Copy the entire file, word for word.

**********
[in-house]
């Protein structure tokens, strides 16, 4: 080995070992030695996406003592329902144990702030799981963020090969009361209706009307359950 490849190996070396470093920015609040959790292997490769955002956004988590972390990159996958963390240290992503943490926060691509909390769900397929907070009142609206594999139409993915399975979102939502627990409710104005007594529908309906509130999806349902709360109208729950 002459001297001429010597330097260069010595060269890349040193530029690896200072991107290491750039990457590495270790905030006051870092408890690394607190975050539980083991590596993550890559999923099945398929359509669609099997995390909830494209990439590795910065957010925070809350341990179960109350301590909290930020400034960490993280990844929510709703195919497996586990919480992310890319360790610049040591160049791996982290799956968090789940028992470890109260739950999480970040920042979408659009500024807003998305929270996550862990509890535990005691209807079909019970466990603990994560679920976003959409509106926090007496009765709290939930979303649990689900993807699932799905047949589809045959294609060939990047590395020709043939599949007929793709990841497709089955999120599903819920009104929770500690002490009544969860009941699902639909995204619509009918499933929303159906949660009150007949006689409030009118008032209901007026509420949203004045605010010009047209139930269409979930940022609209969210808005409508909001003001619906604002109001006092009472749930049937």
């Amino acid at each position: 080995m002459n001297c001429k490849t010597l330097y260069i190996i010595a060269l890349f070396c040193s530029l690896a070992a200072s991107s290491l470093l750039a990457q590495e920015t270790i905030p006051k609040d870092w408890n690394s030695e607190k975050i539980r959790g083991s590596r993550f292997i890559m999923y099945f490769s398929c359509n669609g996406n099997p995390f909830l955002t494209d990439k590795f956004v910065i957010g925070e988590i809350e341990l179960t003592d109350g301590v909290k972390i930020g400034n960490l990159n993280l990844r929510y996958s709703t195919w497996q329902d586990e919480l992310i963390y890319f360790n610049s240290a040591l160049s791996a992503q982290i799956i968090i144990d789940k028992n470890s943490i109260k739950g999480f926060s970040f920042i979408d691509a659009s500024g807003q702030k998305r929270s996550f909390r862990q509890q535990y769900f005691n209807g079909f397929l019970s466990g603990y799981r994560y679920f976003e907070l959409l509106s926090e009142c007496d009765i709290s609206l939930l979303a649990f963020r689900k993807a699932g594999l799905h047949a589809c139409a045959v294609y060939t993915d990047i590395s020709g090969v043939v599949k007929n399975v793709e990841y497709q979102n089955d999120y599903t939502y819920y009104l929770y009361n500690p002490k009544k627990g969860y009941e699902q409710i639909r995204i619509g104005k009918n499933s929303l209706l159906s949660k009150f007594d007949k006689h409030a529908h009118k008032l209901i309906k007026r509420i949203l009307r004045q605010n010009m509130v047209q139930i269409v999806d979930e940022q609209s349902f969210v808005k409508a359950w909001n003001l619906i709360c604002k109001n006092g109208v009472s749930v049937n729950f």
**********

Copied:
[in-house]
């Protein structure tokens, strides 16, 4: 080995070992030695996406003592329902144990702030799981963020090969009361209706009307359950 490849190996070396470093920015609040959790292997490769955002956004988590972390990159996958963390240290992503943490926060691509909390769900397929907070009142609206594999139409993915399975979102939502627990409710104005007594529908309906509130999806349902709360109208729950 002459001297001429010597330097260069010595060269890349040193530029690896200072991107290491750039990457590495270790905030006051870092408890690394607190975050539980083991590596993550890559999923099945398929359509669609099997995390909830494209990439590795910065957010925070809350341990179960109350301590909290930020400034960490993280990844929510709703195919497996586990919480992310890319360790610049040591160049791996982290799956968090789940028992470890109260739950999480970040920042979408659009500024807003998305929270996550862990509890535990005691209807079909019970466990603990994560679920976003959409509106926090007496009765709290939930979303649990689900993807699932799905047949589809045959294609060939990047590395020709043939599949007929793709990841497709089955999120599903819920009104929770500690002490009544969860009941699902639909995204619509009918499933929303159906949660009150007949006689409030009118008032209901007026509420949203004045605010010009047209139930269409979930940022609209969210808005409508909001003001619906604002109001006092009472749930049937």
């Amino acid at each position: 080995m002459n001297c001429k490849t010597l330097y260069i190996i010595a060269l890349f070396c040193s530029l690896a070992a200072s991107s290491l470093l750039a990457q590495e920015t270790i905030p006051k609040d870092w408890n690394s030695e607190k975050i539980r959790g083991s590596r993550f292997i890559m999923y099945f490769s398929c359509n669609g996406n099997p995390f909830l955002t494209d990439k590795f956004v910065i957010g925070e988590i809350e341990l179960t003592d109350g301590v909290k972390i930020g400034n960490l990159n993280l990844r929510y996958s709703t195919w497996q329902d586990e919480l992310i963390y890319f360790n610049s240290a040591l160049s791996a992503q982290i799956i968090i144990d789940k028992n470890s943490i109260k739950g999480f926060s970040f920042i979408d691509a659009s500024g807003q702030k998305r929270s996550f909390r862990q509890q535990y769900f005691n209807g079909f397929l019970s466990g603990y799981r994560y679920f976003e907070l959409l509106s926090e009142c007496d009765i709290s609206l939930l979303a649990f963020r689900k993807a699932g594999l799905h047949a589809c139409a045959v294609y060939t993915d990047i590395s020709g090969v043939v599949k007929n399975v793709e990841y497709q979102n089955d999120y599903t939502y819920y009104l929770y009361n500690p002490k009544k627990g969860y009941e699902q409710i639909r995204i619509g104005k009918n499933s929303l209706l159906s949660k009150f007594d007949k006689h409030a529908h009118k008032l209901i309906k007026r509420i949203l009307r004045q605010n010009m509130v047209q139930i269409v999806d979930e940022q609209s349902f969210v808005k409508a359950w909001n003001l619906i709360c604002k109001n006092g109208v009472s749930v049937n729950f």